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God’s Will = Safest Place on Earth. Really?

January 17, 2011

Jeff Jones’ joking yesterday (Chase Oaks Church – Urban Myths Series kickoff) about an advertising agency advising Jesus on what to, and not to say as he is recruiting disciples to “Follow Him” reminds me of this newspaper ad recruiting for Ernest Shackleton’s Antarctica expedition:

“God’s Will Safest Place on Earth” – really?

This sounds good…we’d like for this to be true maybe, as “safety, comfort, clean” all appeal to us.  My son’s prayers most consist of “Help us to have a safe and wonderful day…”, which is sweet coming from a 10 year old, but an attitude that proliferates Christianity.  If we don’t have a safe & wonderful day, we wonder what we’ve done wrong, sins committed maybe…or is this payback in some way, shape or form?  No, not necessarily any of the above.

All in all, as Jeff says, this is a dangerous thought in the Christian life.

In Matthew 10, the disciples are given “power on loan” (Matt 10:1) to go the “lost sheep of Israel” to preach & teach about the kingdom of heaven being at hand.  Jesus says to heal the sick, rais the dead, cleanse the lepers, cast out demons.  All good things right?  This is what God would want right?  This is His will, right?  If this is me, I’m probably thinking that everyone should really be on board with this mission trip plan – because we are going to do “all the good” as we go to these towns & villages.

Jeff’s first point is that as Jesus followers, we are SENT TO NEED – Jesus went to the point of greatest need.  Not to talk to the most “desirous” people by the world’s standards nor going to the most “ideal” places (the leper settlements outside the city, etc.).  Since Jesus went to the point of greatest need, if we follow Him, that is where we need to be going too.  We are not here just to hang out in our Christian cliques and wait for the Second Coming, but we are here to fulfill God’s mission on earth – we are sent to be agents of restoration, armed with His power (Christ in you, the hope of glory – Colossians 1:27).

Jeff then posed the question: When was the last time you made yourself/allowed yourself to be uncomfortable and move into the need of someone else? Ugh.  Not sure I can remember when.  I HAVE done this in the past, but yesterday’s manna is wormy today – I can’t live in the “used to” when there are still needs in the now.

Jeff’s next point is that as Jesus followers, we are SENT TO DANGERMatt 10:16 “Behold, I send you out as sheep in the midst of wolves…” Jesus followers going into the points of greatest need are not popular visits to those who seek to oppress the needy…meaning the efforts of those who seek to do good works will be thwarted by forces of evil.  As we carry His light into dark places, darkness does run from the light, but it doesn’t run away quietly every time.  Jesus gives them a preview in Matt 10:17-18, of what kinds of reception they’ll get from men, but He doesn’t camp out here – He is real with them, but His focus is not on the enemy or his actions, but on the power of the Trinity at work:

Verse 19 – 20 : “But when they hand you over (not IF but WHEN), do not worry about how or what you are to say; for it will be given you in that hour what you are to say.  For it is not you who speak, but it is the Spirit of your Father who speaks in you.”

Verse 26:  “Therefore do not fear them, for there is nothing concealed that will not be revealed, or hidden that will not be known (darkness will run from the light – ‘I Am the Light of the World’ – see also John 8:12; John 9:5; John 12:35-36, 46).”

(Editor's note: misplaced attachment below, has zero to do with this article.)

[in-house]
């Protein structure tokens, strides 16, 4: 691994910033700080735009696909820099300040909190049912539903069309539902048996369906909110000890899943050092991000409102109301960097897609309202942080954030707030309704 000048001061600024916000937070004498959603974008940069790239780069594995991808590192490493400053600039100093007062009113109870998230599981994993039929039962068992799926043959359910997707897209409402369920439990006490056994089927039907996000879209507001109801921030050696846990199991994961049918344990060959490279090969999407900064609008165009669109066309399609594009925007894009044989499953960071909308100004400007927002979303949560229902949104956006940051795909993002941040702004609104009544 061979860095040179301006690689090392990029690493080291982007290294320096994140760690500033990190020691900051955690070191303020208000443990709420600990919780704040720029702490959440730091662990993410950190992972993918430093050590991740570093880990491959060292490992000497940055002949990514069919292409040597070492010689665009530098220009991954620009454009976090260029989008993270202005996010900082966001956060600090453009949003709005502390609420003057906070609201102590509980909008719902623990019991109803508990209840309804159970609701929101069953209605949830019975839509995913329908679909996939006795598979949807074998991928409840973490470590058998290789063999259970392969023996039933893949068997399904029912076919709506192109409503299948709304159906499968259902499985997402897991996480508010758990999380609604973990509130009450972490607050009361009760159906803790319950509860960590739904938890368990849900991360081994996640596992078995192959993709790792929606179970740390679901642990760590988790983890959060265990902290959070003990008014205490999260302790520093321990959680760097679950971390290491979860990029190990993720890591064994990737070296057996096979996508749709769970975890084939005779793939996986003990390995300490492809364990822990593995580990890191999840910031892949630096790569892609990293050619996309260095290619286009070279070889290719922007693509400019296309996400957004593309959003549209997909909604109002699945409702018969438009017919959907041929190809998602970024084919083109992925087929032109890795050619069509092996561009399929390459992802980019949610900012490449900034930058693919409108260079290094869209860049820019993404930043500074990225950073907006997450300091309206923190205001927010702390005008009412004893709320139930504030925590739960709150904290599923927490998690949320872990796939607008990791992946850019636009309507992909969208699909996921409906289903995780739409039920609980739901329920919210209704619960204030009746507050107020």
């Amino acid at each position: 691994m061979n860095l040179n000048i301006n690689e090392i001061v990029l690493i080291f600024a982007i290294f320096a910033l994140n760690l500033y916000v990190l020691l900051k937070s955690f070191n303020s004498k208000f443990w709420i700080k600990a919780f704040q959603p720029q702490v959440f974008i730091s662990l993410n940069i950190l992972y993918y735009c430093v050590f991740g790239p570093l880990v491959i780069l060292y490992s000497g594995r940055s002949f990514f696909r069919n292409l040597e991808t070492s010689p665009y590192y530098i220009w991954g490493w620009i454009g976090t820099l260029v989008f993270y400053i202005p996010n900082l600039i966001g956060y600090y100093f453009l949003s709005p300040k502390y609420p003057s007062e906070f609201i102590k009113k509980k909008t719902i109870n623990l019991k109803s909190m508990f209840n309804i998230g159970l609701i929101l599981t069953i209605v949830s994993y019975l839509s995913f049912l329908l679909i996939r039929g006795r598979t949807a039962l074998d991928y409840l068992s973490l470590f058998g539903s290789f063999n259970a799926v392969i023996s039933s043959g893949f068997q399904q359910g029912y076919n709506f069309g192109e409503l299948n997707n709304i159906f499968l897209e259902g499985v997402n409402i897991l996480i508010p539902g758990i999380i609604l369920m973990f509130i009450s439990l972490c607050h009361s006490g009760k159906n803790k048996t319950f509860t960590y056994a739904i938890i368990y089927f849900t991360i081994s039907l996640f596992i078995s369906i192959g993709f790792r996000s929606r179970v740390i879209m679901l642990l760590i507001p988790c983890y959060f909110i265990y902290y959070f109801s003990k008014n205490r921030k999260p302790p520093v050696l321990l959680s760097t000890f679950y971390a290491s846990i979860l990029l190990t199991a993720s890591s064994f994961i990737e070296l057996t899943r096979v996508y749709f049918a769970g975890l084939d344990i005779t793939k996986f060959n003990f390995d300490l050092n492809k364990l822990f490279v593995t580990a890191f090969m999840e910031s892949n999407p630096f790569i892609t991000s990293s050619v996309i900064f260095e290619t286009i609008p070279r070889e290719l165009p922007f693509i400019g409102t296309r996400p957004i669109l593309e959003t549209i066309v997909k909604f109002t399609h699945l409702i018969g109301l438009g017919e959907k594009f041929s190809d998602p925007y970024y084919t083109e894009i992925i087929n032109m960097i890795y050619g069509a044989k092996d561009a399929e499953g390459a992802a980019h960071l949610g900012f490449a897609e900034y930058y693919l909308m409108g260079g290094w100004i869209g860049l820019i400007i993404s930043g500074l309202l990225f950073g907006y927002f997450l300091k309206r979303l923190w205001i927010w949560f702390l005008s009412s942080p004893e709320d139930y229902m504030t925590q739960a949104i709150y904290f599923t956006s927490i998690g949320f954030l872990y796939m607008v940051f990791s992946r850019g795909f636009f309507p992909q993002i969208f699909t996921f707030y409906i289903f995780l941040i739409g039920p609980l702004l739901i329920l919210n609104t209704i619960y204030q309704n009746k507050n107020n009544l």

Verse 28:  “Do not fear those who kill the body, but are unable to kill the soul; but rather fear Him who is able to destroy both soul and body in hell.”

Jeff concludes with the notion that we should not be so concerned with safety – praying for safety, etc.  Rather, we should pray dangerous prayers…pray that He would make us brave, to embolden us to be courageous in the face of fear and to stand firm against the wiles of the enemy and GO AND DO because CHRIST IS IN YOU.

Let’s not “settle for safe”.

One of my favorite books (and one of the most challenging to me personally) is The Barbarian Way by Erwin McManus.  Referring to John 21:20-21 he writes, “This is the sticky part of the barbarian call.  It’s not fair or equitable.  When you hear the call, when you follow the call, you must recognize that it is a life-and-death proposition.  When you understand what Jesus means when He says that you must follow Him, you finally realize that this is not a cattle call.  He is not calling you to the same life that everyone else will live.  He’s not even calling you to the same path that every follower of Christ will walk.  Your life is unique before God, and your path is yours and yours alone.  Where God will choose to lead you and how God chooses to use your life cannot be predicted by how God has worked in the lives of others before you.  Jesus’ response to Peter was as straight-forward as it could possibly get:  “If I want John to live and you to die, what is that to you?  Your part is to follow Me.  My part is to lead the way.”

Man.  Tough stuff, but real.  Stepping into need is messy, inconvenient and not where I want to go, if I am pursuing comfort and safety.  However, the call was, “Follow Me,” and I have accepted….

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2 Comments leave one →
  1. January 17, 2011 8:35 AM

    Hey Brother:

    Our teaching pastor – Jarrett Stevens – preached a message a while back and used the term “a beautiful danger” describe our mission as Christ followers.

    Semper Fi,
    Gene

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